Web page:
San Sebastian Festival
A celebration that marks the end of a long festive holiday season, the Puerto Rican Mardi Gras
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Christmas is not over: at least not in La Isla Del Encanto. After Christmas Day, Puerto Rico and most of Latin America celebrates Epiphany, or Día De Los Reyes Magos, on January 6th. After more gift-giving, Puerto Ricans celebrate what they call Octavitas the week after - or some of the last festivities of their long Christmas, which start right after Thanksgiving in November. The truth of the matter, though? The official end of the holidays in the Boricua calendar is the San Sebastian Festival.
Typically celebrated on the third week of January (Thursday - Sunday), the annual 4-day festival takes place in and around Calle San Sebastián in Old San Juan. Many of the historical cobblestone streets are closed to motorized vehicles; artisans and food vendors set up shop; local musicians and general public alike bring their instruments and sing bomba and plena numbers. In a nutshell: all aspects of Puerto Rican culture convene in what most regard as the best festival of the island. This is the perfect crash course for tourists eager to learn more about the Indian Taíno, African, and Spanish heritage.
History of the San Sebastian Festival
San Sebastián, or Saint Sebastian, was an early saint and Christian martyr - one of the many victims of the persecution under the Roman emperor Diocletian in the Third Century AD. As a Spanish (Catholic) colony, the day of Saint Sebastian was commemorated with a feast on January 20th.
The first-ever San Sebastian Festival only lasted one day (the feast day) and was organized by one of the priests of the San José Church, which is located right on Calle San Sebastián in Old San Juan, in the 1950’s. However, the festival wouldn’t be popular until after a hiatus of about 20 years.
In the 1970’s, the San Sebastian Festival was kick-started once more and extended to a 4-day affair full of art, live mulato music, dancing, and mestizo food. People line up on balconies, bring their instruments, buy local crafts, and party until the wee hours of the morning. Think of it as the Puerto Rican Mardi Gras, but with a mix of African, Taíno Indian, and Spaniard traditions instead.
San Sebastian Festival: The Setup + Travel Tips
Nowadays, the typical SanSe (nickname of the festivities) setup is as follows:
- Each day of the San Sebastian Festival is divided in 2 parts: Day and night festivities. Most colorful parades, cabezudos, and costumes march down the cobblestone streets in the afternoon (approx. 5pm), making it the ideal time to bring the entire family. After sunset, college students start to pour in with their wonderful instruments, lighting up their streets with plena and bomba music and everyone walking by joins the party!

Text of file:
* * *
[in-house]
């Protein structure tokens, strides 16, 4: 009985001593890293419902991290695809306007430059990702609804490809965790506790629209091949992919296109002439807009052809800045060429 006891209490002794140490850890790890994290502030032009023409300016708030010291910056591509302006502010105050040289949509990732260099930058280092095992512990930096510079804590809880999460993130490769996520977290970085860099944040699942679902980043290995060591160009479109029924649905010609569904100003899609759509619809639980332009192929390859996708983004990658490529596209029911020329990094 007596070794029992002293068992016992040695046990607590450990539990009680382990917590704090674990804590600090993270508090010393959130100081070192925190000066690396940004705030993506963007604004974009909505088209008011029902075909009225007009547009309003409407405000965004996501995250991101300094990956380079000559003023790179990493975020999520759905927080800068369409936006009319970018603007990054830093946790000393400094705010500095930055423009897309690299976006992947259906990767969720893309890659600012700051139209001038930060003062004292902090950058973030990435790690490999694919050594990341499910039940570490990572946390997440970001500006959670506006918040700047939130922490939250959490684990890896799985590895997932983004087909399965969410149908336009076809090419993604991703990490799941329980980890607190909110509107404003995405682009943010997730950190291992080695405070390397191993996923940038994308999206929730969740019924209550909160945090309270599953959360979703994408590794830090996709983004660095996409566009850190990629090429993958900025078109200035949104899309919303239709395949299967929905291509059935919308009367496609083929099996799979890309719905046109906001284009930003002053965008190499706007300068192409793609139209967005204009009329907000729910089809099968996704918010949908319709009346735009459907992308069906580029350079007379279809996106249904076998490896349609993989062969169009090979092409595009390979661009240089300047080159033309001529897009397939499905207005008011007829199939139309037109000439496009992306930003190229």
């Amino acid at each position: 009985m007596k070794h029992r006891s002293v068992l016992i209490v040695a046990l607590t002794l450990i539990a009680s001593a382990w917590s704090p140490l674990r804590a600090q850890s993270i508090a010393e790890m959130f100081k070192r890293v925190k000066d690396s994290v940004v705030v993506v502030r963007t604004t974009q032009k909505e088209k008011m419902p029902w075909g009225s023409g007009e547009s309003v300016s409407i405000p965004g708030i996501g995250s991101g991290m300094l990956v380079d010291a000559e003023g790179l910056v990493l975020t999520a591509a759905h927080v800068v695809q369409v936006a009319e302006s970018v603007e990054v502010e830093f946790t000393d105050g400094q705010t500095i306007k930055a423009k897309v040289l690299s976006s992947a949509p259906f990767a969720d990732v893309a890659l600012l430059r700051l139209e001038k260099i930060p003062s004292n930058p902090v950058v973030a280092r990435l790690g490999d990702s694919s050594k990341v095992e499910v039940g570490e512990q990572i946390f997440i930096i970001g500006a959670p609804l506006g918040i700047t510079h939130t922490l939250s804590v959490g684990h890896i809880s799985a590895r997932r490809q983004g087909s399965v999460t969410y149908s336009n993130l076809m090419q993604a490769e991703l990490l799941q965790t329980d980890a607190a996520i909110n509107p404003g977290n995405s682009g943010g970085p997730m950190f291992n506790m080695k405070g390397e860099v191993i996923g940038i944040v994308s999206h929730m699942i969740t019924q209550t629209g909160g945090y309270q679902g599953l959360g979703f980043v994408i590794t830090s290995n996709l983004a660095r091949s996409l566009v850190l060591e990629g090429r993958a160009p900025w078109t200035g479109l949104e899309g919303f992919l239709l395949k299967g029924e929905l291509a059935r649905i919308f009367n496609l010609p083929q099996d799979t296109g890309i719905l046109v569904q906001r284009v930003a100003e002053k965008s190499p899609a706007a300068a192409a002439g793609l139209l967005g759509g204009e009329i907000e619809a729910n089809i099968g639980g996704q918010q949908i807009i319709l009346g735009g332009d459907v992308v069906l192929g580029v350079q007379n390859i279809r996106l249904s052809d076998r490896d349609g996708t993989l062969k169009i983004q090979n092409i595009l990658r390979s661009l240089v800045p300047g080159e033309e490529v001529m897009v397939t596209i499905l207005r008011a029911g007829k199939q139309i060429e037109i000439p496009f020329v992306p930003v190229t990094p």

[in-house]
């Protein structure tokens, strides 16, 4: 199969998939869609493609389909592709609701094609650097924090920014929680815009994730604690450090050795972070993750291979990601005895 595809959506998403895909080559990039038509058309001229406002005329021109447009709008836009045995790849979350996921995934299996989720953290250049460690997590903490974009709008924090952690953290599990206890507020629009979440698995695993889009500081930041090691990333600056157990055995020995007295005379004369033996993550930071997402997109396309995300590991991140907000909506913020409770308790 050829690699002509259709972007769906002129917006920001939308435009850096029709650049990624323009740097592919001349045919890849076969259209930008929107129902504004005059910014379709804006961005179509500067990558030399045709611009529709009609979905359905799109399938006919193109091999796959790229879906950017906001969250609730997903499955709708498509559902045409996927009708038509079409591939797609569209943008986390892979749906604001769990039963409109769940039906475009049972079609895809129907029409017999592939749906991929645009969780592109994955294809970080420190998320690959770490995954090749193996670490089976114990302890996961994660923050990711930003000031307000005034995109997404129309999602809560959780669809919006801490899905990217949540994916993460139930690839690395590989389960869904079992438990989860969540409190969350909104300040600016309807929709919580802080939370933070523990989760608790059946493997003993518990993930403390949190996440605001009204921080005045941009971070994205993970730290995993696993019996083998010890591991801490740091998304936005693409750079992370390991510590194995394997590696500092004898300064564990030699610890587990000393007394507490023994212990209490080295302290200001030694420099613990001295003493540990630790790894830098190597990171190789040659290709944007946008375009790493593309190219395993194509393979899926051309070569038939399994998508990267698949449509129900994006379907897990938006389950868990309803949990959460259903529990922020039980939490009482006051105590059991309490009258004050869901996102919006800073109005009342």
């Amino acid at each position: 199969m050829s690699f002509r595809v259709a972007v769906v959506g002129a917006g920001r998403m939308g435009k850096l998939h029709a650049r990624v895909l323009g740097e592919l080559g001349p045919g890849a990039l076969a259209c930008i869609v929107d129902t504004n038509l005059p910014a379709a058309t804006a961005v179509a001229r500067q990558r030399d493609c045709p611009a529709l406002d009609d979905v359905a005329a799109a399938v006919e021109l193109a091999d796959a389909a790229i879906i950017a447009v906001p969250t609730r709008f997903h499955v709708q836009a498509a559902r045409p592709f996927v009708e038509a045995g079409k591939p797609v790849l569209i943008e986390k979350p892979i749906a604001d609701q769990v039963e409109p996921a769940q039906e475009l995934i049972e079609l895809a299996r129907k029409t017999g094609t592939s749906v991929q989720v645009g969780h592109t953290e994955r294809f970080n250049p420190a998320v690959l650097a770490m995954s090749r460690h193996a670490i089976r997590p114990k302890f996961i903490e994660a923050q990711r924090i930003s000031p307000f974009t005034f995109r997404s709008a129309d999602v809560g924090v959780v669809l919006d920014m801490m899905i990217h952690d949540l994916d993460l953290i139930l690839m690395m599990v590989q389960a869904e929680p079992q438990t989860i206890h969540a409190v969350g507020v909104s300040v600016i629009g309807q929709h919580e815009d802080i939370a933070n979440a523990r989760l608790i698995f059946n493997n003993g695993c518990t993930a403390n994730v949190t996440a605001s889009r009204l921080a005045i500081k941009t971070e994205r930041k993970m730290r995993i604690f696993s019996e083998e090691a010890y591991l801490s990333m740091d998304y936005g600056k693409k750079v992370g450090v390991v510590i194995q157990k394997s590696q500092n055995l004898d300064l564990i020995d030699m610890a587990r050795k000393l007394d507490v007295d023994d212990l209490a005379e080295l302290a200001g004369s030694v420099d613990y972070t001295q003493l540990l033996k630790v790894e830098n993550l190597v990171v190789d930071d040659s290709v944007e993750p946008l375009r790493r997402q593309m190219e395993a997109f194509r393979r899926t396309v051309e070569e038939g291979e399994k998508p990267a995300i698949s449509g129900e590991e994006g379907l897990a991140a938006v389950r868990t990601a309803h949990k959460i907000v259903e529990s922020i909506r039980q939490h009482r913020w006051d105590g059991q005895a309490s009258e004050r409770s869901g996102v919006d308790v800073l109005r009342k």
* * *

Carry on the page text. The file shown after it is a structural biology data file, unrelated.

- After around 8 PM, the live (free!) concerts tend to begin. The common venue is Plaza Quinto Centenario, but may vary from year to year.
- Shopping may be done either during the day or night. However, vendors may rotate, so if you find something you like, buy it then.
- Along Calle San Sebastián and (mainly) El Cuartel de Ballajá, local artists and artisans sell their crafts and paintings, including jewelry, pottery, and handmade wooden sculptures. However, it is recommended you walk all over Old San Juan, as they may set shop anywhere they find a space!
- Drinking on the streets is usually permitted, but along certain perimeters. The police erect barricades and clearly mark the areas, so you shouldn’t worry. Needless to say, the specials are incredible and the atmosphere is extremely local.
- The San Sebastian Festival has a “curfew” (Thurs. & Sun: Midnight; Fri. & Sat: 1am) and it is strictly enforced but don’t fret! The party is usually taken into bars and clubs throughout Old San Juan, as their business hours are way past the festival curfew anyway. There, the locals take their instruments and traditional music (+ drink specials) continue into the wee hours.
- Public transportation stops running at 1am on Thursady & Sunday and 2am on Friday & Saturday. Plan accordingly! Keep local taxi numbers handy if you plan to party in Old San Juan after the San Sebastian Festival curfew.
San Sebastian Festival 2013 Itinerary
Maria Alexandra Laborde has lived, studied and traveled extensively throughout Puerto Rico, the Middle East & North Africa. She shares her knowledge and love for the Arab world through stories, travel guides, and photo essays on her niche blog Travel The Middle East. Also, Maria is the author of LatinAbroad: Cultural Travel Blog, where she shares cultural encounters and advice after traveling to more than 20 countries across 4 continents. Follow her on Google+, Facebook and Pinterest!
Photo Credits: My Guide Puerto Rico